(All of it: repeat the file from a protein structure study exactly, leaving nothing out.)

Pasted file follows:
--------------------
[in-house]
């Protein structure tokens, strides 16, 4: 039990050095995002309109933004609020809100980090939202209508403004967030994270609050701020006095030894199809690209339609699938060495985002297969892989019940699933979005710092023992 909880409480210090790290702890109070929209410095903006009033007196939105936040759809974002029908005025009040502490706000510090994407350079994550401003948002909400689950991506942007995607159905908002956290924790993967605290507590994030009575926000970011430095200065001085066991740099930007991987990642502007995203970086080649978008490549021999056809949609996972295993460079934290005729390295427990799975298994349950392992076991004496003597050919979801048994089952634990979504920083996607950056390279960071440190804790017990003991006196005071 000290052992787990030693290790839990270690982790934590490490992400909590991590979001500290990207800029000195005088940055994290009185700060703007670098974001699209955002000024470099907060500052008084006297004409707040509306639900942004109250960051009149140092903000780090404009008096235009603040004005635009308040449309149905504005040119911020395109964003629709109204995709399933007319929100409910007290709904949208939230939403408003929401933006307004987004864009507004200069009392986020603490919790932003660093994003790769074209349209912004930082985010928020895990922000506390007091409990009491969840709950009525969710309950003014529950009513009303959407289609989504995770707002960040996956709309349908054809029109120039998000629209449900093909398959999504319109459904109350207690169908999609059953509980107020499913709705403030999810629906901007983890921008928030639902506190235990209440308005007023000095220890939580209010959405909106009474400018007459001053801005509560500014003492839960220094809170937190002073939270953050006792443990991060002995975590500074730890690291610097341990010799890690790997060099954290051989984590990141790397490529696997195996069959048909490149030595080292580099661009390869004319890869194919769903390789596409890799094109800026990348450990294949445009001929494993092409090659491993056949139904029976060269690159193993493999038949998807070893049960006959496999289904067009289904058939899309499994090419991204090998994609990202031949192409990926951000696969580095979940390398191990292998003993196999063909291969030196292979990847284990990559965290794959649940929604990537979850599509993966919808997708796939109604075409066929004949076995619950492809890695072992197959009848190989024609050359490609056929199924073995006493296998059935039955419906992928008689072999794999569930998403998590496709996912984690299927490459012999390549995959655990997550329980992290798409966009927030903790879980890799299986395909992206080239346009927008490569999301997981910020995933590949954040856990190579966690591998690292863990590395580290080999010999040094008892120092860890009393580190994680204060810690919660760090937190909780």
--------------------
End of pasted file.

[in-house]
């Protein structure tokens, strides 16, 4: 039990050095995002309109933004609020809100980090939202209508403004967030994270609050701020006095030894199809690209339609699938060495985002297969892989019940699933979005710092023992 909880409480210090790290702890109070929209410095903006009033007196939105936040759809974002029908005025009040502490706000510090994407350079994550401003948002909400689950991506942007995607159905908002956290924790993967605290507590994030009575926000970011430095200065001085066991740099930007991987990642502007995203970086080649978008490549021999056809949609996972295993460079934290005729390295427990799975298994349950392992076991004496003597050919979801048994089952634990979504920083996607950056390279960071440190804790017990003991006196005071 000290052992787990030693290790839990270690982790934590490490992400909590991590979001500290990207800029000195005088940055994290009185700060703007670098974001699209955002000024470099907060500052008084006297004409707040509306639900942004109250960051009149140092903000780090404009008096235009603040004005635009308040449309149905504005040119911020395109964003629709109204995709399933007319929100409910007290709904949208939230939403408003929401933006307004987004864009507004200069009392986020603490919790932003660093994003790769074209349209912004930082985010928020895990922000506390007091409990009491969840709950009525969710309950003014529950009513009303959407289609989504995770707002960040996956709309349908054809029109120039998000629209449900093909398959999504319109459904109350207690169908999609059953509980107020499913709705403030999810629906901007983890921008928030639902506190235990209440308005007023000095220890939580209010959405909106009474400018007459001053801005509560500014003492839960220094809170937190002073939270953050006792443990991060002995975590500074730890690291610097341990010799890690790997060099954290051989984590990141790397490529696997195996069959048909490149030595080292580099661009390869004319890869194919769903390789596409890799094109800026990348450990294949445009001929494993092409090659491993056949139904029976060269690159193993493999038949998807070893049960006959496999289904067009289904058939899309499994090419991204090998994609990202031949192409990926951000696969580095979940390398191990292998003993196999063909291969030196292979990847284990990559965290794959649940929604990537979850599509993966919808997708796939109604075409066929004949076995619950492809890695072992197959009848190989024609050359490609056929199924073995006493296998059935039955419906992928008689072999794999569930998403998590496709996912984690299927490459012999390549995959655990997550329980992290798409966009927030903790879980890799299986395909992206080239346009927008490569999301997981910020995933590949954040856990190579966690591998690292863990590395580290080999010999040094008892120092860890009393580190994680204060810690919660760090937190909780």